Sarah Palin is beloved by millions because her rise suggested, however temporarily, that the old American aphorism about how anyone can grow up to be president might actually be true.
Douthat's absolutist claim that the way the "media and political establishments" treated Palin so critically and dismissively had "everything to do with Palin's gender and her social class" is clearly disproved by the way the "media and political establishments" have treated other women from modest class origins who have sought to make a claim on national power and leadership like Sonia Sotomayor. Reminds me of that 1970s TV game show "The Gong Show" (Maybe today's "American Idol" could compare.) Anyone ordinary could get on the "Gong Show"; but only those with some talent and skills would survive it. Sarah Palin got on the show; and the "media and political establishments" (not to mention the larger public) GONGED her. And it wasn't because of her class or gender, but because she didn't earn advancing toward the prize.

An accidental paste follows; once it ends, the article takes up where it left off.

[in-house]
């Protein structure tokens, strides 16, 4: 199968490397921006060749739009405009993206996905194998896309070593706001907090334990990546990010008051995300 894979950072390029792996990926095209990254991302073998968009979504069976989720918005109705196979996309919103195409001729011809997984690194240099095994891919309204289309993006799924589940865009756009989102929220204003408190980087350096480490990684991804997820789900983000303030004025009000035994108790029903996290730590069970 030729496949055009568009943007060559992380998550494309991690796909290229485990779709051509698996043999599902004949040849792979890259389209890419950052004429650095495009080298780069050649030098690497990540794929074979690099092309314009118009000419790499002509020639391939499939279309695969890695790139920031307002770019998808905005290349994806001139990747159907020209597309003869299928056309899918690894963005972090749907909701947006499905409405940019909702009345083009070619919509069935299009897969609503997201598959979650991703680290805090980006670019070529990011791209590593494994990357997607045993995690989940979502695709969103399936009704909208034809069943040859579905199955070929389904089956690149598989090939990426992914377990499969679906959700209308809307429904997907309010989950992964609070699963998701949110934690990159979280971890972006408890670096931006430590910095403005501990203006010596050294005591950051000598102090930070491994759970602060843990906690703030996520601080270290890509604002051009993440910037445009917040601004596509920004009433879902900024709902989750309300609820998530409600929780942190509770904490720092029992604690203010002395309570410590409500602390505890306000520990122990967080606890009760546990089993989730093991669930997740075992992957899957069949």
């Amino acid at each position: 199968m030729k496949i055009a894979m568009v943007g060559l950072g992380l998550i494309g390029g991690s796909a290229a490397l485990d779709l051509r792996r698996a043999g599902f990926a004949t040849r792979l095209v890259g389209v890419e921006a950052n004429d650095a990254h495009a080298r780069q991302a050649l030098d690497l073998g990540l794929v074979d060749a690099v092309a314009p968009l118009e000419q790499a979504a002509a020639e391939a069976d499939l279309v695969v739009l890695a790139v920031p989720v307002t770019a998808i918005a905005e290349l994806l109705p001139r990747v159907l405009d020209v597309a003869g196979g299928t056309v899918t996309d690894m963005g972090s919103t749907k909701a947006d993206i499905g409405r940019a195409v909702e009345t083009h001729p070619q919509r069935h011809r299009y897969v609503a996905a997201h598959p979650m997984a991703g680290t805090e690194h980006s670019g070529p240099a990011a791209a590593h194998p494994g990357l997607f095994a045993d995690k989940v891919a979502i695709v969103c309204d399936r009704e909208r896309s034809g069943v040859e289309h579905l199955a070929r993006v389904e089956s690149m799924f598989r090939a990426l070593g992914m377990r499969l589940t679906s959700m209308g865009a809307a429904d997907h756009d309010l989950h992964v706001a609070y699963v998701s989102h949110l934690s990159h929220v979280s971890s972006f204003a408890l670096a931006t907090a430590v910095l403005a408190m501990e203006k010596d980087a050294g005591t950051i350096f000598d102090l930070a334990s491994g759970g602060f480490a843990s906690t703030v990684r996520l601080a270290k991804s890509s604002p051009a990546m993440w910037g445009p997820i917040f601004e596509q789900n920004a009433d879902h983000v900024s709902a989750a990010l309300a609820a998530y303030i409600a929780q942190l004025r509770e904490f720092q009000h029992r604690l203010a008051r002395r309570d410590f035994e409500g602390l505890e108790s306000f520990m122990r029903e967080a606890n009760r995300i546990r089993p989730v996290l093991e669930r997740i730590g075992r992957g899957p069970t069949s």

Douthat ends with this quippy bit of pseudo-wisdom:
But her unhappy sojourn on the national stage has had a different moral: Don’t even think about it.
To which I'd add: ... if you don't have the talent. And if you don't have the talent, but put yourself on the stage anyway, you don't deserve for people to pretend nicely that you do.

1 comment:

Eric said...

Well, if she's so inept, it's a good thing that she's no longer holding public office, right?

Now if we could just get Obama, who looks to be equally inept, (if not more eloquent in his ineptitude...) to step down as well... well, our nation may just survive.

If anything, what our country should be learning from all this is that the 'meritocratic ideal' we hold is completely warped. Obama and Palin aren't eachother's foils, they are two sides of the same coin: empty cultural eroticism masquerading as substance. You want a candidate who embodies a true meritocratic ideal, elect somebody who has turned around failing companies, or a governer who wiped out drug trafficking in their state. The problem with our modern politicans is that they don't do anything but win political contests, and we consider that meritous.